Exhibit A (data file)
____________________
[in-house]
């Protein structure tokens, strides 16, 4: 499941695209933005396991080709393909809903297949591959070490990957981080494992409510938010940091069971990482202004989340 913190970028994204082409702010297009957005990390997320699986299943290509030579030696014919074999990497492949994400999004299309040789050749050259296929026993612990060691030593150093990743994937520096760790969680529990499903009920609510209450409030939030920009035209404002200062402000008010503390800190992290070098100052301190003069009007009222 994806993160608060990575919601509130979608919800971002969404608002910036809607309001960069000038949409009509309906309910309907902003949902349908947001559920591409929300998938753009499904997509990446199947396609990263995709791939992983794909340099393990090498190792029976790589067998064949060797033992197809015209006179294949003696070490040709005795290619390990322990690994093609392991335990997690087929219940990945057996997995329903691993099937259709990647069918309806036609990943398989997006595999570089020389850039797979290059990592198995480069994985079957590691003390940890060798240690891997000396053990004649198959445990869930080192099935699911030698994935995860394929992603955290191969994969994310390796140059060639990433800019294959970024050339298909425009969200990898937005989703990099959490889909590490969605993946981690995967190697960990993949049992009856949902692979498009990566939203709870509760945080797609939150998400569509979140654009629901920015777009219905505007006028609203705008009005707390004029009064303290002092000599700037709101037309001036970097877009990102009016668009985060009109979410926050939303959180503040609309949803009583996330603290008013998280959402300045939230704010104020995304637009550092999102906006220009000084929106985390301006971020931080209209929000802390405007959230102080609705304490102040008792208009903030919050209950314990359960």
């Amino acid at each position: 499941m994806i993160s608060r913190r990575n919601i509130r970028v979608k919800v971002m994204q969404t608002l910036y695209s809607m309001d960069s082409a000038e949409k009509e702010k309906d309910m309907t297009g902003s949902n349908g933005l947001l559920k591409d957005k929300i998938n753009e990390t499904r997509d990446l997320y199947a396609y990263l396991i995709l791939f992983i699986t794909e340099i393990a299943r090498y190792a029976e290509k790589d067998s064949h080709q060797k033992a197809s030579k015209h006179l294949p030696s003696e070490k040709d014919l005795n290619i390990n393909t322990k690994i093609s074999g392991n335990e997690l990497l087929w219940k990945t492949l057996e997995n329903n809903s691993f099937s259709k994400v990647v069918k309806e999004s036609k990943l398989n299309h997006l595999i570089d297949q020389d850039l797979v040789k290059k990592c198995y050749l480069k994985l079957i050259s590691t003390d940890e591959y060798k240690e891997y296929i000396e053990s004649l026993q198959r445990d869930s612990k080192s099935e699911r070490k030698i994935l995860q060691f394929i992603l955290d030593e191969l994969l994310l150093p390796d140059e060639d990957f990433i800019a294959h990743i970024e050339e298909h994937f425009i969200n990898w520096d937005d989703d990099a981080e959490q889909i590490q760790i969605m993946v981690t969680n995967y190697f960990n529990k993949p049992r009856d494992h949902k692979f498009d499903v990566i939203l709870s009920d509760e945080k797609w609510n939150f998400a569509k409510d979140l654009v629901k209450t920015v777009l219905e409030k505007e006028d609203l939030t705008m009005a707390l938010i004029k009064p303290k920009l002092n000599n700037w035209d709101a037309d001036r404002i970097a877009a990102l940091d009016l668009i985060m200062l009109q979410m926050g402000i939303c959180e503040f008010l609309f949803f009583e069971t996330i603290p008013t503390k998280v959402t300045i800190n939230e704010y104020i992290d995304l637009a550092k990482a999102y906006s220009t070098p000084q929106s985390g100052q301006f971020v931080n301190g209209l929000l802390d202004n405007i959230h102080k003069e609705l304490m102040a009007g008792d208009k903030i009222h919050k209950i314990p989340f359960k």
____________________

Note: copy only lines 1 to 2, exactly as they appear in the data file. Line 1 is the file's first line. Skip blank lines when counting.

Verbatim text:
[in-house]
């Protein structure tokens, strides 16, 4: 499941695209933005396991080709393909809903297949591959070490990957981080494992409510938010940091069971990482202004989340 913190970028994204082409702010297009957005990390997320699986299943290509030579030696014919074999990497492949994400999004299309040789050749050259296929026993612990060691030593150093990743994937520096760790969680529990499903009920609510209450409030939030920009035209404002200062402000008010503390800190992290070098100052301190003069009007009222 994806993160608060990575919601509130979608919800971002969404608002910036809607309001960069000038949409009509309906309910309907902003949902349908947001559920591409929300998938753009499904997509990446199947396609990263995709791939992983794909340099393990090498190792029976790589067998064949060797033992197809015209006179294949003696070490040709005795290619390990322990690994093609392991335990997690087929219940990945057996997995329903691993099937259709990647069918309806036609990943398989997006595999570089020389850039797979290059990592198995480069994985079957590691003390940890060798240690891997000396053990004649198959445990869930080192099935699911030698994935995860394929992603955290191969994969994310390796140059060639990433800019294959970024050339298909425009969200990898937005989703990099959490889909590490969605993946981690995967190697960990993949049992009856949902692979498009990566939203709870509760945080797609939150998400569509979140654009629901920015777009219905505007006028609203705008009005707390004029009064303290002092000599700037709101037309001036970097877009990102009016668009985060009109979410926050939303959180503040609309949803009583996330603290008013998280959402300045939230704010104020995304637009550092999102906006220009000084929106985390301006971020931080209209929000802390405007959230102080609705304490102040008792208009903030919050209950314990359960």